Pesto is summer and summer is not summer without pesto. Pesto and sweet corn. It reminds me of home, childhood, of warm nights, crickets, open windows. I made pesto recently by the mortar pestle method and that was REALLY REALLY good, but more work. There are so many recipes for pesto. Some have pancetta, some have walnuts, some have butter. This one is a bit richer than others, but so good. Although this calls for a blender, I use the food processor, I find it much easier (my blender is old and pretty lame)...
2 cups fresh basil leaves (packed)
1/2 cup olive oil
2 Tbs. pine nuts
2 cloves garlic, lightly crushed with a heavy knife handle and peeled
1 tsp salt
1/2 cup freshly grated Parmesan cheese
2 Tbs. freshly grated Romano pecorino cheese
3 Tbs. butter, softened to room temperature
I used a mix of green and purple basil from the garden (pretty yes?)
You want to tear up all but the smallest leaves into pieces, but use care not to crush the basil.
Put basil, olive oil, pine nuts, garlic cloves, and salt in the blender or processor and mix at high speed until evenly blended, scraping down sides with spatula as needed.
It will look creamy green olive oily and deliciousssssss!
At this point, pour it into a bowl and gently mix in the grated cheese by hand.
Then beat in the softened butter.
Before spooking the pesto over pasta, add a tablespoon or so of the hot water in which the pasta has boiled. My favorite pastas to use with pesto: Rotini, Penne, or Orecchiette. Especially with the Orecciette, a really nice addition is some toasted pine nuts. Also, my dad was saying lately he has been adding some potatoes and green beans to the pasta, which he cooks in the same water. I think this sounds delicious and plan to try it. Also I used this pesto the other night on homemade pizza, with some fresh colorful tomatoes from a local farm, mozzarella, and topped it with some fresh basil leaves. This was AMAZING. YUM.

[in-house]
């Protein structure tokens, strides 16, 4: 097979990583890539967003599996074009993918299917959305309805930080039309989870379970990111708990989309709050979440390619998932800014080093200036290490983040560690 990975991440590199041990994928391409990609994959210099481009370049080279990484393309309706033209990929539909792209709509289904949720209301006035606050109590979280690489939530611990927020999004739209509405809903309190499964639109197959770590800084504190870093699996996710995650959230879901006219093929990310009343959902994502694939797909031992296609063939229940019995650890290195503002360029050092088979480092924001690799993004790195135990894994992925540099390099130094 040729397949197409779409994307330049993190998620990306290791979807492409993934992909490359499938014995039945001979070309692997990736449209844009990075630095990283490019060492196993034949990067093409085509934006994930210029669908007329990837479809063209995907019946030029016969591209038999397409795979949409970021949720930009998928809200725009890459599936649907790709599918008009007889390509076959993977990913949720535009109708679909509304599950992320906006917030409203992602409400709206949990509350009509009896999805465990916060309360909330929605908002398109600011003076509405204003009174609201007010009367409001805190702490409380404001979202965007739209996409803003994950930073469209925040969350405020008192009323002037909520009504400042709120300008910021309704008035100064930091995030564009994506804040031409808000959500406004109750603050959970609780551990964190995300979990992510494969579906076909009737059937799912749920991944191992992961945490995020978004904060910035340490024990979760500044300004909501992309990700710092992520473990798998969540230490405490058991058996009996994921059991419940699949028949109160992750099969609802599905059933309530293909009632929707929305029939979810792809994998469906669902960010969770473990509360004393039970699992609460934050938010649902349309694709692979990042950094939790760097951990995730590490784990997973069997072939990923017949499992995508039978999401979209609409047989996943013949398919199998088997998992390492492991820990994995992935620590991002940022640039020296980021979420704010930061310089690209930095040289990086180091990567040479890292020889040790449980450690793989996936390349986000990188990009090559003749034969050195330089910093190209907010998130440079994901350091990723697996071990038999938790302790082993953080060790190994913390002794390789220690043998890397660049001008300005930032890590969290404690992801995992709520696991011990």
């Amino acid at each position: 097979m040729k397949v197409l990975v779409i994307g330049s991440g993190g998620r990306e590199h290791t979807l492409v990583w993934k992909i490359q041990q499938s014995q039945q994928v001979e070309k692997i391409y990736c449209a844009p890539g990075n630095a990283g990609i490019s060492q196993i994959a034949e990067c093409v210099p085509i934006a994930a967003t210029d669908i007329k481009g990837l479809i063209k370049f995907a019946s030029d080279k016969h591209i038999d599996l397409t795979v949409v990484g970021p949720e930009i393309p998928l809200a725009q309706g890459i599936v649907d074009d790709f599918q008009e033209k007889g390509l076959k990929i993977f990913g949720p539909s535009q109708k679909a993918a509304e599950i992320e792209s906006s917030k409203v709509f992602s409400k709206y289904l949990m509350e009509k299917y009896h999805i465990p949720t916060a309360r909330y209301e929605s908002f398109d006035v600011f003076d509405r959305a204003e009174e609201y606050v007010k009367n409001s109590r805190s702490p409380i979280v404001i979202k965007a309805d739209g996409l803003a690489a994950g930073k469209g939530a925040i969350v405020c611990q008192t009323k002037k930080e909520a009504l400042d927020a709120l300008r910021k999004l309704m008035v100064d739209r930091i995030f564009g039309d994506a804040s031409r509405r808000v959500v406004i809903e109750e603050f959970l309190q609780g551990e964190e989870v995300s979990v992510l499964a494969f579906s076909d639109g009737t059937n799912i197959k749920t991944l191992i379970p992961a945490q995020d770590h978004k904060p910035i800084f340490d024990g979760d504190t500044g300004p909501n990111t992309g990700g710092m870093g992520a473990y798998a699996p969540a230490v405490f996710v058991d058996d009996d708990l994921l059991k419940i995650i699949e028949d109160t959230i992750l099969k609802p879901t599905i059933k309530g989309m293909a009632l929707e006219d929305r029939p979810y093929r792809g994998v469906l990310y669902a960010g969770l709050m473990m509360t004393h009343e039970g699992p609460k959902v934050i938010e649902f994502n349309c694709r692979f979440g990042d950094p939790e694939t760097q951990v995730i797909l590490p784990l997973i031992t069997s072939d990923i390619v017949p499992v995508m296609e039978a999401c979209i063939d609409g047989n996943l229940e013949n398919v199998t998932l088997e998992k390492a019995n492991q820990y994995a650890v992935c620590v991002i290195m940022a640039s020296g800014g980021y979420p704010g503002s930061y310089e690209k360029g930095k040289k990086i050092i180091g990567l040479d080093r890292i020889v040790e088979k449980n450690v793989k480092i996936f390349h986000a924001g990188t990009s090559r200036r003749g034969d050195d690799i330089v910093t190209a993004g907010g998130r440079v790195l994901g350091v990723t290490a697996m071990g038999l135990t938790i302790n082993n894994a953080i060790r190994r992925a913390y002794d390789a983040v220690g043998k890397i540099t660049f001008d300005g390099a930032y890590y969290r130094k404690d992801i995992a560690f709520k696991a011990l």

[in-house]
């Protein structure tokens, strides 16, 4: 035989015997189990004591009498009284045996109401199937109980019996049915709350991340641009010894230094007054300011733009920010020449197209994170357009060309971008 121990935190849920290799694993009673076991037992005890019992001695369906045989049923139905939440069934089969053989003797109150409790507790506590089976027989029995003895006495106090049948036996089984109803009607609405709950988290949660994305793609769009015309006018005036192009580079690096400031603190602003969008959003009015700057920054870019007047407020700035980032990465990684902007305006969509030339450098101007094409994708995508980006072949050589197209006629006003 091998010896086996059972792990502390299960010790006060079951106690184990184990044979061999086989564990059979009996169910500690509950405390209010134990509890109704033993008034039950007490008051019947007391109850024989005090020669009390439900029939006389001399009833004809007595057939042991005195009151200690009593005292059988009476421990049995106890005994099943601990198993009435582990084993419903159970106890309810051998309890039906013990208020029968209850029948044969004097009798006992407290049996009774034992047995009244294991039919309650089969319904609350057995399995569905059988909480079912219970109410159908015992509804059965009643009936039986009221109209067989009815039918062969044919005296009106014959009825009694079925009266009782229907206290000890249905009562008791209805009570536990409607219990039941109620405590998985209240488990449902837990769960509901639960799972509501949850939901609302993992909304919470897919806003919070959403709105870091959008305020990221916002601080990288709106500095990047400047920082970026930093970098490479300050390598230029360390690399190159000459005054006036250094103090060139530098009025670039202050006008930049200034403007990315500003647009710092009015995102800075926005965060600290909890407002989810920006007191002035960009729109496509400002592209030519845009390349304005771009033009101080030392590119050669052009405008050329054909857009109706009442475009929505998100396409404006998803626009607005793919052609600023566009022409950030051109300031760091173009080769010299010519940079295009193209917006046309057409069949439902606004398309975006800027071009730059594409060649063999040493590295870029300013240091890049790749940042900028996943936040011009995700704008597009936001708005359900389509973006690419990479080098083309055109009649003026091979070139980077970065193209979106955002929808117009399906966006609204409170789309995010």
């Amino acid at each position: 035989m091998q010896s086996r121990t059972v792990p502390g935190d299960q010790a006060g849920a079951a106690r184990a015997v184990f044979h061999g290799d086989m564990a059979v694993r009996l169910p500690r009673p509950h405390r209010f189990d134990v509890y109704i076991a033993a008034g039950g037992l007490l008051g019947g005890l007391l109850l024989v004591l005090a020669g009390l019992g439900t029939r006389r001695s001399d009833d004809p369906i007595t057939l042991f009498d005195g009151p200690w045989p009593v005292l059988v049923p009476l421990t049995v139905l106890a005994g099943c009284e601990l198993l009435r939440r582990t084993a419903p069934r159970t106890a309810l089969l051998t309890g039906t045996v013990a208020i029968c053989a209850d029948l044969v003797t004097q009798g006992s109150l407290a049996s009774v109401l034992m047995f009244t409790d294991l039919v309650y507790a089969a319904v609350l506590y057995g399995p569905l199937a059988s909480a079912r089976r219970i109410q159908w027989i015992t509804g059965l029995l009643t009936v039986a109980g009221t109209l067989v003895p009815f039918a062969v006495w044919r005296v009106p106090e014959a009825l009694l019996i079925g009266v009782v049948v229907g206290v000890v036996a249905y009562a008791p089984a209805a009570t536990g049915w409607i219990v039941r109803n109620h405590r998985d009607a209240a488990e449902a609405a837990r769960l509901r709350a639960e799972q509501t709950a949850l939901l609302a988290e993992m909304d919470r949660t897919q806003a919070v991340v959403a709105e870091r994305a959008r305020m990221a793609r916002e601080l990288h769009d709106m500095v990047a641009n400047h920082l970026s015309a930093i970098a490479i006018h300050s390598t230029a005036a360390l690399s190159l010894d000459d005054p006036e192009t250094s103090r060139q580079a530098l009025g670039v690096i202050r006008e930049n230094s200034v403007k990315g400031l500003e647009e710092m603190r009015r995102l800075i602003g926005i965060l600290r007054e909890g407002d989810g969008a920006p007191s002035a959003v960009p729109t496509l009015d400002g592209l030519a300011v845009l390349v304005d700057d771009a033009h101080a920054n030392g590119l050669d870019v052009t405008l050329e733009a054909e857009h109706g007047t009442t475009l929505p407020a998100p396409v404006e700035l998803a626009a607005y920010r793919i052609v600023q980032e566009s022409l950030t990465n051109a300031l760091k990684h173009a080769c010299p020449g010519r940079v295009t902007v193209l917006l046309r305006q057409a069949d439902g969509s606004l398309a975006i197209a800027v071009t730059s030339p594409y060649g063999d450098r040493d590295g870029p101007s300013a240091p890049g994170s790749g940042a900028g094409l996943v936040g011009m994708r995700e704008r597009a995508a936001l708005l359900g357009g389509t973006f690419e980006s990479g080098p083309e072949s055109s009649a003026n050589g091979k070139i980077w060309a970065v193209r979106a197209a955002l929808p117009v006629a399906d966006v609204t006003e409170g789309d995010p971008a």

Note on mortar pesto: same ingredients. Use a marble mortar and wooden pestle. In this order:
1. Put basil, pine nuts, garlic, and a pinch of coarse salt in and using a rotary movement, grind the ingredients against the side of the mortar, crushing with the pestle (this takes some patience!)
2. Once ground into a paste, add both grated cheeses and continue to grind until mixture is evenly blended.
3. Put aside the pestle. Shir olive oil in, a few drops at a time at first, beating it into the mixture with a wooden spoon. Then beat in the butter with the spoon.